From The Desk Of Clarence Bass
“People who had the most dairy fat in their diet had about 50 percent lower risk of diabetes…Our research indicates that the national policy should be neutral about dairy fat, until we learn more.” Dariush Mozaffarian, MD, DrPH, Dean, Friedman School of Nutrition Science and Policy, Tufts University, Boston, NPR Morning Edition, April 18, 2016
“These results suggest that dairy fat is not an optimal type of fat in our diet [and] strongly support existing recommendations to choose mainly unsaturated fats from vegetable oils, nuts, seeds, avocados, and some oily fish for a heart-healthy diet.” Dr. Frank B. Hu, Harvard T. H. Chan School of Public Health, Nutrition Source, October 25, 2016
Milk in the Middle
Some foods are clearly beneficial, some are clearly harmful—and others are in the middle, good in some ways and not so good in others. Based on current research, whole Milk (along with eggs and poultry) is at the bottom of the beneficial group—roughly in the middle of the Benefit-Harm continuum.
Tufts Professor Dariush Mozaffarian, MD, DrPH, is perhaps the most articulate spokesperson for an evidence-based focus on food quality and overall diet patterns, rather than deficiencies and single isolated nutrients. Professor Richard Winett, PhD, whose 45-year career has been devoted to the study of health behavior, wrote recently that he has not seen anything to match Dr. Mozaffarian’s “Authoritative Review: Dietary and Policy Priorities for Cardiovascular Disease, Diabetes, and Obesity.” Circulation, 2016; 133: 187-225. “This review with its integration of 405 references is by far the most sophisticated review I have ever read and studied,” Winett wrote. Master Trainer, August, 2016
Mozaffarian’s image of the continuum of foods from “Benefit” to “Harm” does a superb job of capturing what we now know about healthy eating. It should be posted on refrigerators across America.
The following is Mozaffarian’s summary assessment of milk, cheese, and yogurt:
In sum, dairy products represent a diverse class of foods, with complex effects that vary by specific product type and with emerging mechanistic pathways that appear to include influences of fermentation and probiotics. No long-term studies support harms, and emerging evidence suggests some potential benefits, of dairy fat or high-fat dairy foods such as cheese. Together these findings provide little support for the prevailing recommendations for dairy intake that are based largely on calcium and vitamin D contents, rather than complete cardiometabolic effects; that emphasize low-fat dairy based on theorized influences on obesity and CHD, rather than empirical evidence; or that consider dairy as a single category, rather than separately evaluating different dairy foods. The current science supports consuming more yogurt and possibly cheese; with the choice between low-fat versus whole-fat being personal preference, pending further investigation. This new evidence also calls for substantial further investment in research on cardiometabolic effects of dairy foods, including relevant components and molecular mechanisms.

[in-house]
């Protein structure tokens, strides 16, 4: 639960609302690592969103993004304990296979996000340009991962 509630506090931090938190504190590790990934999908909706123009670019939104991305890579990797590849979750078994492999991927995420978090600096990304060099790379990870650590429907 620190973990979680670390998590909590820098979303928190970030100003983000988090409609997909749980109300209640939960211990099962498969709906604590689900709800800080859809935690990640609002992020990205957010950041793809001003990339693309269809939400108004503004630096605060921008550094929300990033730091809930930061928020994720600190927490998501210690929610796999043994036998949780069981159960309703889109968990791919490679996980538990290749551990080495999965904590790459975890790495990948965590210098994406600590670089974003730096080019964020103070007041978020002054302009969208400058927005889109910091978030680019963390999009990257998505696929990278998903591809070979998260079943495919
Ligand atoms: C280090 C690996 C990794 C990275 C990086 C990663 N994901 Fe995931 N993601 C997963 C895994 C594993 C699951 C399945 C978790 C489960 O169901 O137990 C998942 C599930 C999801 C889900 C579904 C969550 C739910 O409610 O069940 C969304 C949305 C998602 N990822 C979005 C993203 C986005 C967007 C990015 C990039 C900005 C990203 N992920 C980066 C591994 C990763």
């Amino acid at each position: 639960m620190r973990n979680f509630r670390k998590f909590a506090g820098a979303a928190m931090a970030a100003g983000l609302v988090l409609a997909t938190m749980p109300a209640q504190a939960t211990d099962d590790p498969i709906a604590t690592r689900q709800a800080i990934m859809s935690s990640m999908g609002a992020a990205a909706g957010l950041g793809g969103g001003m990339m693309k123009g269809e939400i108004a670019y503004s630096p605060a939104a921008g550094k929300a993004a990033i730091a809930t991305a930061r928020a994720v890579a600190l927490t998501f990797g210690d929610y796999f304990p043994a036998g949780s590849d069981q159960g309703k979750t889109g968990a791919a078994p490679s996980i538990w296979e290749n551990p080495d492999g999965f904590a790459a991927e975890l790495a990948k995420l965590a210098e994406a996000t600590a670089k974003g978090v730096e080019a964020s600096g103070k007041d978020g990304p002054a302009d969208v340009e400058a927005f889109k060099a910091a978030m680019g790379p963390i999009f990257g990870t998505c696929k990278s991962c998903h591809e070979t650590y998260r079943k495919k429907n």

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Tufts University and Harvard seem to be at the heart of the evolving view of dairy products.
Most Harvard researchers are apparently okay with the current Dietary Guidelines for Americans, which limit saturated fat intake to 10 percent, and recommend low-fat dairy products. Tufts Professor Dariush Mozaffarian, on the other hand, is uncomfortable with the restrictions. "I am conservative about setting national dietary guidelines. While evidence remains insufficient to definitively recommend only whole-fat dairy, it certainly is robust enough not to recommend only low-fat dairy," Mozaffarian told CBS News.
Let’s look at two studies reported after Mozaffarian’s comprehensive review which help to sort out the complex nature of dairy foods. One looks at the impact of dairy products on diabetes risk and the other focuses on heart health.
Dr. Mozaffarian is the senior author of the first study, but is not involved in the other study. Harvard Professor Frank B. Hu is involved in both studies, as a co-author of the first study and senior researcher in the second study. Well-known Harvard Professor Walter Willett is also a co-author of both studies.
Diary Fat Associated with Lower Diabetes Risk
A comprehensive review of two studies that followed 3,333 adults for over two decades showed that those with the most diary fat biomarkers in their blood had a 46 percent lower risk of diabetes compared to those with the least. The study, led by Mohammad Y. Yakoob, was published March 22, 2016, in the journal Circulation.
The study does not prove a cause and effect, but it builds on a body of evidence suggesting that dairy fat may have protective effects, both in cutting the risk of diabetes and in helping people control body weight.
For example, a study reported in the January, 2016, journal Nutrition found that full-fat dairy foods are infrequently associated with the components of metabolic syndrome (abdominal obesity, high blood pressure, low HDL cholesterol, high triglycerides, and high blood sugar) in middle-aged and older adults. The more full-fat dairy products people consume the less likely they are to have these problems. “Dietary recommendations to avoid full-fat dairy intake are not supported by our findings,” Drehmer et al concluded.
A strength of the Yakoob study was that it assessed circulating blood biomarkers rather than self-reported consumption of dairy products.
Interestingly, the researchers found no other studies that identified harms of whole-fat dairy for diabetics.
“Our findings highlight [the] need to better understand potential health effects of dairy fat,” the researchers concluded.
With all the new evidence that challenges the low-fat-is-best orthodoxy, Dr. Mozaffarian told NPR Morning Edition that it may be time to reconsider the National School Lunch Program rules, which allow only skim and low-fat milk.
"Our research indicates that the national policy should be neutral about dairy fat, until we learn more," says Mozaffarian.
Good—and Bad—News for Heart Health
Researchers from the Harvard T.H. Chan School of Public Health and Huazhong University, Wuhan, China followed more than 43,000 men and 177,000 women in three studies over several decades to assess the relationship between dairy fat and heart disease. Dairy fat and other fat intakes were assessed every four years with the use of food-frequency questionnaires. During the course of the study, 14,815 cases of fatal and nonfatal heart disease and stroke cases were documented.